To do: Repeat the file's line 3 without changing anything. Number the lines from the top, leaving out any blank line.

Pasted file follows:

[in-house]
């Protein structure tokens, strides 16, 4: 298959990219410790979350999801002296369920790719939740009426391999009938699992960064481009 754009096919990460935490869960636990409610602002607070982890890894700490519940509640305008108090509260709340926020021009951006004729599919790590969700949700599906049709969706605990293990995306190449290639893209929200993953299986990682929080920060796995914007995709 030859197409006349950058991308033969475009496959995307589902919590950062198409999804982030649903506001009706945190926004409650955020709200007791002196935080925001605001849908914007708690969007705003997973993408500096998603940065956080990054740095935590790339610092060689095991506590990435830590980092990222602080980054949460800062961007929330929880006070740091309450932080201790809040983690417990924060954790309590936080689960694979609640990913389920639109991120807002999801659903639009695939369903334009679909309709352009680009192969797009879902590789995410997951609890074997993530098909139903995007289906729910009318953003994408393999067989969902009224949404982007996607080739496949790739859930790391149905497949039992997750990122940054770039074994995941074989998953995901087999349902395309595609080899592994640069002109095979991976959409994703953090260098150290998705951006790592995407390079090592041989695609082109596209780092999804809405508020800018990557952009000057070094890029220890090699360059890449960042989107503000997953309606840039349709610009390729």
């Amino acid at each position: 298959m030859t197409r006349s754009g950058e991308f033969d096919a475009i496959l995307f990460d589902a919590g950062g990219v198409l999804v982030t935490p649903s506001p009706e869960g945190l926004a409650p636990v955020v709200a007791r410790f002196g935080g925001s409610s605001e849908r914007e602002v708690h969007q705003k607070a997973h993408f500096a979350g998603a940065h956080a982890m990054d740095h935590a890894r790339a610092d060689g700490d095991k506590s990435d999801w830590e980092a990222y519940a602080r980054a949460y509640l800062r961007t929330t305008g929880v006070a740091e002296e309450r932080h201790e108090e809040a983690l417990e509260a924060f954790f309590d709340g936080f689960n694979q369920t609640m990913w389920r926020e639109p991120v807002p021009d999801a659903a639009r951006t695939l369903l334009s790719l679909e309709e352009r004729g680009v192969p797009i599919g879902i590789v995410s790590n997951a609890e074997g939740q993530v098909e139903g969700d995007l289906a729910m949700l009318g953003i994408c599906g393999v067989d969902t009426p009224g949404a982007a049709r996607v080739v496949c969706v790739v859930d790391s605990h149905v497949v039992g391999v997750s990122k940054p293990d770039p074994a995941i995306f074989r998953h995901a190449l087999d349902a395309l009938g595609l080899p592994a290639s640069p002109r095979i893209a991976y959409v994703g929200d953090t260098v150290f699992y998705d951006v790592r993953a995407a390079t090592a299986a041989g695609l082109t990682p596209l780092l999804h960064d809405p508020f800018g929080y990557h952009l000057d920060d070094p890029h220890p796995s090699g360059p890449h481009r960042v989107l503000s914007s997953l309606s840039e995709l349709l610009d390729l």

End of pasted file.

């Amino acid at each position: 298959m030859t197409r006349s754009g950058e991308f033969d096919a475009i496959l995307f990460d589902a919590g950062g990219v198409l999804v982030t935490p649903s506001p009706e869960g945190l926004a409650p636990v955020v709200a007791r410790f002196g935080g925001s409610s605001e849908r914007e602002v708690h969007q705003k607070a997973h993408f500096a979350g998603a940065h956080a982890m990054d740095h935590a890894r790339a610092d060689g700490d095991k506590s990435d999801w830590e980092a990222y519940a602080r980054a949460y509640l800062r961007t929330t305008g929880v006070a740091e002296e309450r932080h201790e108090e809040a983690l417990e509260a924060f954790f309590d709340g936080f689960n694979q369920t609640m990913w389920r926020e639109p991120v807002p021009d999801a659903a639009r951006t695939l369903l334009s790719l679909e309709e352009r004729g680009v192969p797009i599919g879902i590789v995410s790590n997951a609890e074997g939740q993530v098909e139903g969700d995007l289906a729910m949700l009318g953003i994408c599906g393999v067989d969902t009426p009224g949404a982007a049709r996607v080739v496949c969706v790739v859930d790391s605990h149905v497949v039992g391999v997750s990122k940054p293990d770039p074994a995941i995306f074989r998953h995901a190449l087999d349902a395309l009938g595609l080899p592994a290639s640069p002109r095979i893209a991976y959409v994703g929200d953090t260098v150290f699992y998705d951006v790592r993953a995407a390079t090592a299986a041989g695609l082109t990682p596209l780092l999804h960064d809405p508020f800018g929080y990557h952009l000057d920060d070094p890029h220890p796995s090699g360059p890449h481009r960042v989107l503000s914007s997953l309606s840039e995709l349709l610009d390729l």